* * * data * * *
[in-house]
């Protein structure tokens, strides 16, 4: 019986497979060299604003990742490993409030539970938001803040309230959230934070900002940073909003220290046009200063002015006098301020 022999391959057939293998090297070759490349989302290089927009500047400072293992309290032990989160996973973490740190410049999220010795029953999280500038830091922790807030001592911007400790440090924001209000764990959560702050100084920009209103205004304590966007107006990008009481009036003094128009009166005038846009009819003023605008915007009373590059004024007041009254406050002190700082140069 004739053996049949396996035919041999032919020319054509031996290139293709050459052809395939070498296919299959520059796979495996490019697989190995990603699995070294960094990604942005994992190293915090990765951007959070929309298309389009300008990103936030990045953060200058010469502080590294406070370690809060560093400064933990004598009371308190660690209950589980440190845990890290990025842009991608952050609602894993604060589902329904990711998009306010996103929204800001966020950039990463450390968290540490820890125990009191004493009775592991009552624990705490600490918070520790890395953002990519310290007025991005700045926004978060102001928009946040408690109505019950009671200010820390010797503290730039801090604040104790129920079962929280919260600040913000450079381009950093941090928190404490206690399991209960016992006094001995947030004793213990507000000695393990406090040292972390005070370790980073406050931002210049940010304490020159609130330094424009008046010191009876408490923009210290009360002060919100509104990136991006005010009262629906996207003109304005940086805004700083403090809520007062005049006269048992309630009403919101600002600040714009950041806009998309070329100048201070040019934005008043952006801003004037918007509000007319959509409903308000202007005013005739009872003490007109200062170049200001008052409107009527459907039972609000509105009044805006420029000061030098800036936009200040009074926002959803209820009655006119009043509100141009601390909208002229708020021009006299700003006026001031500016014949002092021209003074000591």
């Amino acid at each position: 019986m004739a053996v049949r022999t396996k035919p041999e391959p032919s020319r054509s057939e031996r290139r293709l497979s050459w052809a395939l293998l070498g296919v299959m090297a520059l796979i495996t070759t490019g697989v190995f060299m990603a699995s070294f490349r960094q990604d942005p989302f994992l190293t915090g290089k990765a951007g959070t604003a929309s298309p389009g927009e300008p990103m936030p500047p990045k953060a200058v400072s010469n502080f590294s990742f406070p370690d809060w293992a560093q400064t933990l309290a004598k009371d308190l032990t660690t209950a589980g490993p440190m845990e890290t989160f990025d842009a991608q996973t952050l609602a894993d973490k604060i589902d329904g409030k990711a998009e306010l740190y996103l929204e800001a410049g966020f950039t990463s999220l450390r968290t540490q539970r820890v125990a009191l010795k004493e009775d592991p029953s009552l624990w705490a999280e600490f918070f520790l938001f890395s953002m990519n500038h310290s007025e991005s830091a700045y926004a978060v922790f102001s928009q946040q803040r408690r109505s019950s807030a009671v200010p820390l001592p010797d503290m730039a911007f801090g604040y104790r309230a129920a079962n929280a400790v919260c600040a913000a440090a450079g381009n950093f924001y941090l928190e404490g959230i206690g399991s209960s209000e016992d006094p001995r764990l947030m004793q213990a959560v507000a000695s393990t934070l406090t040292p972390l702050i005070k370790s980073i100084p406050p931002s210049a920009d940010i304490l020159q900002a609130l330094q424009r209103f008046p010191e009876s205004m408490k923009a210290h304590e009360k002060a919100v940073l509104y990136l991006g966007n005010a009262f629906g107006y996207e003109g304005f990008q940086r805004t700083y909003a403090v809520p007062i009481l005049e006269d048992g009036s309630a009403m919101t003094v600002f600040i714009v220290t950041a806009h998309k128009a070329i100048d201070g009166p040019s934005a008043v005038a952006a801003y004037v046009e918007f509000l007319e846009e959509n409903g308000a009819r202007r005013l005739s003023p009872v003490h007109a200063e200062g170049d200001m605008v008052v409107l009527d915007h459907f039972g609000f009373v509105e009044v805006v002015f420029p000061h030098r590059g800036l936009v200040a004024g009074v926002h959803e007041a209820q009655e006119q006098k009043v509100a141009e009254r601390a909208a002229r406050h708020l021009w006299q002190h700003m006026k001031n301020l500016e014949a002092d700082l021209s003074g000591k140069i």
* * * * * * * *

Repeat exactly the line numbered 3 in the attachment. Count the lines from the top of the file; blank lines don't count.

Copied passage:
């Amino acid at each position: 019986m004739a053996v049949r022999t396996k035919p041999e391959p032919s020319r054509s057939e031996r290139r293709l497979s050459w052809a395939l293998l070498g296919v299959m090297a520059l796979i495996t070759t490019g697989v190995f060299m990603a699995s070294f490349r960094q990604d942005p989302f994992l190293t915090g290089k990765a951007g959070t604003a929309s298309p389009g927009e300008p990103m936030p500047p990045k953060a200058v400072s010469n502080f590294s990742f406070p370690d809060w293992a560093q400064t933990l309290a004598k009371d308190l032990t660690t209950a589980g490993p440190m845990e890290t989160f990025d842009a991608q996973t952050l609602a894993d973490k604060i589902d329904g409030k990711a998009e306010l740190y996103l929204e800001a410049g966020f950039t990463s999220l450390r968290t540490q539970r820890v125990a009191l010795k004493e009775d592991p029953s009552l624990w705490a999280e600490f918070f520790l938001f890395s953002m990519n500038h310290s007025e991005s830091a700045y926004a978060v922790f102001s928009q946040q803040r408690r109505s019950s807030a009671v200010p820390l001592p010797d503290m730039a911007f801090g604040y104790r309230a129920a079962n929280a400790v919260c600040a913000a440090a450079g381009n950093f924001y941090l928190e404490g959230i206690g399991s209960s209000e016992d006094p001995r764990l947030m004793q213990a959560v507000a000695s393990t934070l406090t040292p972390l702050i005070k370790s980073i100084p406050p931002s210049a920009d940010i304490l020159q900002a609130l330094q424009r209103f008046p010191e009876s205004m408490k923009a210290h304590e009360k002060a919100v940073l509104y990136l991006g966007n005010a009262f629906g107006y996207e003109g304005f990008q940086r805004t700083y909003a403090v809520p007062i009481l005049e006269d048992g009036s309630a009403m919101t003094v600002f600040i714009v220290t950041a806009h998309k128009a070329i100048d201070g009166p040019s934005a008043v005038a952006a801003y004037v046009e918007f509000l007319e846009e959509n409903g308000a009819r202007r005013l005739s003023p009872v003490h007109a200063e200062g170049d200001m605008v008052v409107l009527d915007h459907f039972g609000f009373v509105e009044v805006v002015f420029p000061h030098r590059g800036l936009v200040a004024g009074v926002h959803e007041a209820q009655e006119q006098k009043v509100a141009e009254r601390a909208a002229r406050h708020l021009w006299q002190h700003m006026k001031n301020l500016e014949a002092d700082l021209s003074g000591k140069i």